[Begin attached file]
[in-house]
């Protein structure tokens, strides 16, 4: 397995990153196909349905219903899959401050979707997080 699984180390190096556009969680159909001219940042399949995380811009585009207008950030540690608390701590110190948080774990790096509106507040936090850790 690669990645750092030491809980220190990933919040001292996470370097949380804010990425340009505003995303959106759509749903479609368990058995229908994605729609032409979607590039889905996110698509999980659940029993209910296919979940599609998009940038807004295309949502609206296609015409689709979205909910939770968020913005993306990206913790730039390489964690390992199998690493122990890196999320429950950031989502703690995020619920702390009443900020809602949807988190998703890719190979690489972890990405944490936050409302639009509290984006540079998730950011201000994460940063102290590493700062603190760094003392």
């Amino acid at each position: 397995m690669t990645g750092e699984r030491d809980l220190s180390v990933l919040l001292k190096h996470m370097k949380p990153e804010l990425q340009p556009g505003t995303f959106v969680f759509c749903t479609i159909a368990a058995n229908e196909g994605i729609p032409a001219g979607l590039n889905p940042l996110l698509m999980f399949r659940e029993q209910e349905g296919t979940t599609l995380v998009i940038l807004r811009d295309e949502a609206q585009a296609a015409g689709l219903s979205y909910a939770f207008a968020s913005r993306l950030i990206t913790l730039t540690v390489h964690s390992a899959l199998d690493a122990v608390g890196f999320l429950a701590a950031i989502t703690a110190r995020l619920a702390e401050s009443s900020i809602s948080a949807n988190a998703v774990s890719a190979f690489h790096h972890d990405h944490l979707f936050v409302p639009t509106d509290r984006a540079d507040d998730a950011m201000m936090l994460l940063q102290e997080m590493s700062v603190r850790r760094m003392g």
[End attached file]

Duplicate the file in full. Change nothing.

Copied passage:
[in-house]
């Protein structure tokens, strides 16, 4: 397995990153196909349905219903899959401050979707997080 699984180390190096556009969680159909001219940042399949995380811009585009207008950030540690608390701590110190948080774990790096509106507040936090850790 690669990645750092030491809980220190990933919040001292996470370097949380804010990425340009505003995303959106759509749903479609368990058995229908994605729609032409979607590039889905996110698509999980659940029993209910296919979940599609998009940038807004295309949502609206296609015409689709979205909910939770968020913005993306990206913790730039390489964690390992199998690493122990890196999320429950950031989502703690995020619920702390009443900020809602949807988190998703890719190979690489972890990405944490936050409302639009509290984006540079998730950011201000994460940063102290590493700062603190760094003392």
């Amino acid at each position: 397995m690669t990645g750092e699984r030491d809980l220190s180390v990933l919040l001292k190096h996470m370097k949380p990153e804010l990425q340009p556009g505003t995303f959106v969680f759509c749903t479609i159909a368990a058995n229908e196909g994605i729609p032409a001219g979607l590039n889905p940042l996110l698509m999980f399949r659940e029993q209910e349905g296919t979940t599609l995380v998009i940038l807004r811009d295309e949502a609206q585009a296609a015409g689709l219903s979205y909910a939770f207008a968020s913005r993306l950030i990206t913790l730039t540690v390489h964690s390992a899959l199998d690493a122990v608390g890196f999320l429950a701590a950031i989502t703690a110190r995020l619920a702390e401050s009443s900020i809602s948080a949807n988190a998703v774990s890719a190979f690489h790096h972890d990405h944490l979707f936050v409302p639009t509106d509290r984006a540079d507040d998730a950011m201000m936090l994460l940063q102290e997080m590493s700062v603190r850790r760094m003392g």